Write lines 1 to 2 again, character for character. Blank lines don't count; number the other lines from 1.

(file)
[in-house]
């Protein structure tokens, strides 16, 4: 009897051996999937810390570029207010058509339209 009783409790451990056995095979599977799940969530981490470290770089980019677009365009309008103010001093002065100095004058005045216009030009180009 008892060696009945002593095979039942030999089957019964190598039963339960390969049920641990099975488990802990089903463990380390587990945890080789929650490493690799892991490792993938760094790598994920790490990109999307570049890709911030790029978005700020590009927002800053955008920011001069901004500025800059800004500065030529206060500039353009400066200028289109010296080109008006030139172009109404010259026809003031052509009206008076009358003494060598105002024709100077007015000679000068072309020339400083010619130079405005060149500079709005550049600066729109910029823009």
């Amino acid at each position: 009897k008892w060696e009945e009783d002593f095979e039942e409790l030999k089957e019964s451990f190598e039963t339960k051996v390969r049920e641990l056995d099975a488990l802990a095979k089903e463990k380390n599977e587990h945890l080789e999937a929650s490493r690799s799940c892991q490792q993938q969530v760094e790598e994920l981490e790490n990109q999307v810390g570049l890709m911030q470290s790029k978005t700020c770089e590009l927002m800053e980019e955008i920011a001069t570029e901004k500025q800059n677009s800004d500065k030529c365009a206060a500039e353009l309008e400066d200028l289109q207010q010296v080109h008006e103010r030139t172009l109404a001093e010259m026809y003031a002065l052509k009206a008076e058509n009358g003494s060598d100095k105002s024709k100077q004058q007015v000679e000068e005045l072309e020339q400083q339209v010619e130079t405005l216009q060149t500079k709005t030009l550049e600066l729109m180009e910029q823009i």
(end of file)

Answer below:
[in-house]
């Protein structure tokens, strides 16, 4: 009897051996999937810390570029207010058509339209 009783409790451990056995095979599977799940969530981490470290770089980019677009365009309008103010001093002065100095004058005045216009030009180009 008892060696009945002593095979039942030999089957019964190598039963339960390969049920641990099975488990802990089903463990380390587990945890080789929650490493690799892991490792993938760094790598994920790490990109999307570049890709911030790029978005700020590009927002800053955008920011001069901004500025800059800004500065030529206060500039353009400066200028289109010296080109008006030139172009109404010259026809003031052509009206008076009358003494060598105002024709100077007015000679000068072309020339400083010619130079405005060149500079709005550049600066729109910029823009």